Remember the good old days of flying when you could actually smuggle a pet rat on a plane – or end up with tons of empty seats between you and anyone else? Flying during COVID-19 is kind of like that.
While there were no pet rats on the plane that I could tell, there were tons of empty seats during my latest flight from Tucson to Fort Myers, Florida. Passengers were even allowed to get up and move, choosing any of the empty seats they wanted (provided they didn’t go wandering off into the first-class section).
Of course, despite the legion of empty seats, the one person in front of me needed to recline as far back as the chair would permit, promptly jamming my laptop into my abdomen. Ouch. Yes, I slid over to the next seat. Problem solved.
No peanuts or biscuits were served. Forget the water or coffee. And you had to wear a mask during the entire flight. No surprise there. It wasn’t made clear, however, if you were allowed to take off your mask if you needed to use the oxygen mask — or if you were expected to breathe using a double mask system in the event of a disaster.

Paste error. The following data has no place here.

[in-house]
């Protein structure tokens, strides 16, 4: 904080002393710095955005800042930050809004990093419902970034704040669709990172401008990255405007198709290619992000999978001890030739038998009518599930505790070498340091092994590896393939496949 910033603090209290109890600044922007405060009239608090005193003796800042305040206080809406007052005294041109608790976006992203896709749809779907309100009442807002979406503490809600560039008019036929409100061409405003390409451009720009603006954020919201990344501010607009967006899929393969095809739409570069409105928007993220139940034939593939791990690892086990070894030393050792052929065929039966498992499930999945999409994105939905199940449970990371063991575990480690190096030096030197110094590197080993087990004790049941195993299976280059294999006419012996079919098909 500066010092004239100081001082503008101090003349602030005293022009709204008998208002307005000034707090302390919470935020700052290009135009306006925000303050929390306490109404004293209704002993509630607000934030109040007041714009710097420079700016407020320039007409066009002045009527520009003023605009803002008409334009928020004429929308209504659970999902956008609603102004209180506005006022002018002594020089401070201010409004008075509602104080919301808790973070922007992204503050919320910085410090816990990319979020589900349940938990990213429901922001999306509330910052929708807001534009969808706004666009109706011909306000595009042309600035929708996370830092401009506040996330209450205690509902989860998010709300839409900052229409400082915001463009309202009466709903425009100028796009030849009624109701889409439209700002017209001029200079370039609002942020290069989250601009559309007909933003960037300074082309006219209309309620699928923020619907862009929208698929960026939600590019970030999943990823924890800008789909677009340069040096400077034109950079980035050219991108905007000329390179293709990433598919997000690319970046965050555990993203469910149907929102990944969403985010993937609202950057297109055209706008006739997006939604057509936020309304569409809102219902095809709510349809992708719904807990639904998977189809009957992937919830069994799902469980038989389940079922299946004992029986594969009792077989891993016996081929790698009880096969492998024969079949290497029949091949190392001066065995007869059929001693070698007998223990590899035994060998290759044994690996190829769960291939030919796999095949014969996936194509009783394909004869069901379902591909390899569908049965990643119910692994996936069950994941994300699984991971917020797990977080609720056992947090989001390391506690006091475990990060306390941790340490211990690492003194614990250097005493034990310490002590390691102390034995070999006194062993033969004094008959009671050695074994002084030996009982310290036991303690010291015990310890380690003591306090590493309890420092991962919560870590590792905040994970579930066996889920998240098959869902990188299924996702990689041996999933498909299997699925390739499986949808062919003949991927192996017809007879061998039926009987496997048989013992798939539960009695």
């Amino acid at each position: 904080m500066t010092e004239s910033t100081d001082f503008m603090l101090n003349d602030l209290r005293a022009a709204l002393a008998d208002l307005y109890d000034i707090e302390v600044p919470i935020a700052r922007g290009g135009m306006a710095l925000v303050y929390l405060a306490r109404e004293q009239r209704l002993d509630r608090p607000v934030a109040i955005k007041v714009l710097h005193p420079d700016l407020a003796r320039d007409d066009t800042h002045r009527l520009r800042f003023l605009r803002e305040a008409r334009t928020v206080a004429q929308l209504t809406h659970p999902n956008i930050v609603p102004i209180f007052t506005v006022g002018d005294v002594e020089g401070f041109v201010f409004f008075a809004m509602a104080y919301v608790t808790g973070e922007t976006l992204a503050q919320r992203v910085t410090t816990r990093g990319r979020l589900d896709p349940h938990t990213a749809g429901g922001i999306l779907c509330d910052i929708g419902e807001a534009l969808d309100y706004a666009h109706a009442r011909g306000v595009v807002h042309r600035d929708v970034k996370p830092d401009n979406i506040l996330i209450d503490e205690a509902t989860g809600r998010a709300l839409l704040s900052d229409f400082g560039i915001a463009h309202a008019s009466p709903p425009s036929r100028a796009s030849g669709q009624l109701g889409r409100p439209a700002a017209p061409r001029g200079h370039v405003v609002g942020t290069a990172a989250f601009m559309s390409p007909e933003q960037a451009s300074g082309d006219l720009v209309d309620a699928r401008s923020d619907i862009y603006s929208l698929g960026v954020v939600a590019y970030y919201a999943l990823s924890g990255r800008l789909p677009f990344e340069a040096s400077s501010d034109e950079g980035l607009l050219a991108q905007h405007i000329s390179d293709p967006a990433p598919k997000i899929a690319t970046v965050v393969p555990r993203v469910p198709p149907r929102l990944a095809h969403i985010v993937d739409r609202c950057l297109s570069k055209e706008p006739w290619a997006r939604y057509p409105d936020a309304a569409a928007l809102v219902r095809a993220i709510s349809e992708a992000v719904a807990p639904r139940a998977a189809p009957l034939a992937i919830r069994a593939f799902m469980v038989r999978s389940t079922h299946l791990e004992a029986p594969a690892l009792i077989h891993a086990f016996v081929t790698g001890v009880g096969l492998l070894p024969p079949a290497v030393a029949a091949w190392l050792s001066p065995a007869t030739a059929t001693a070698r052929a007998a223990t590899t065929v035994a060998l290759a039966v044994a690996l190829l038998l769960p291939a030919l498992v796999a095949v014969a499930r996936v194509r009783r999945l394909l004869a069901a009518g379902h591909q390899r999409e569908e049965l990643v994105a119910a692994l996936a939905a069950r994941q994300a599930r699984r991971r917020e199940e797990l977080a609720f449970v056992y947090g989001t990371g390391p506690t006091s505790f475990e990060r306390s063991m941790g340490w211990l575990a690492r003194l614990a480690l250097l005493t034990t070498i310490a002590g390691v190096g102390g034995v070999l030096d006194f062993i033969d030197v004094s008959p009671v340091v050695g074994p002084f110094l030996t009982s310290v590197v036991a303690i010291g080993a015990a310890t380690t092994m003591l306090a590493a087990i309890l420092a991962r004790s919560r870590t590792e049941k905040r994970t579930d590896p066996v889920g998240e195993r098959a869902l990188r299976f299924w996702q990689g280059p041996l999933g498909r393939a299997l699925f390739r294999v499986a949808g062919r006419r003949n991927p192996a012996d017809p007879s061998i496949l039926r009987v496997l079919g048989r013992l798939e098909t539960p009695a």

Wearing a face covering in the airport was also mandated, although some folks took a breather, literally, and removed them when they were far enough away from others.
You also had to remove your mask for a millisecond when it came time to go through security. Just long enough to make sure you’re the same person who’s in that really bad driver’s license photo.
Even though airplanes and other public transportation are known for their high germ counts, no one appeared freaked out or overly anxious. In fact, I think I used to see more people use hand sanitizers on the plane before the pandemic. Or perhaps that’s only because there used to be more people around me to notice.
The attitude was different, too.
The flight attendants seemed a bit friendlier, maybe because they no longer have to push that too-wide drink cart down a too-narrow aisle.
In the airport and on the plane, everyone seemed to be moving in slow motion. There was a quiet, kind of somber air about the place, as if we were all in a library or a really boring museum.
It didn’t feel like gloom and doom, however. It felt more like resignation. Just another thing to get used to at the airport. Taking off shoes. Standing in a body scanner. Flying with masks. Not getting peanuts.
We humans are resilient creatures. If we can live without peanuts on the plane, we can probably get through just about anything.
Tucsonan Ryn Gargulinski is a writer, artist, Reiki master and dog lover who helps people get their dazzle back. Contact her at email@example.com.
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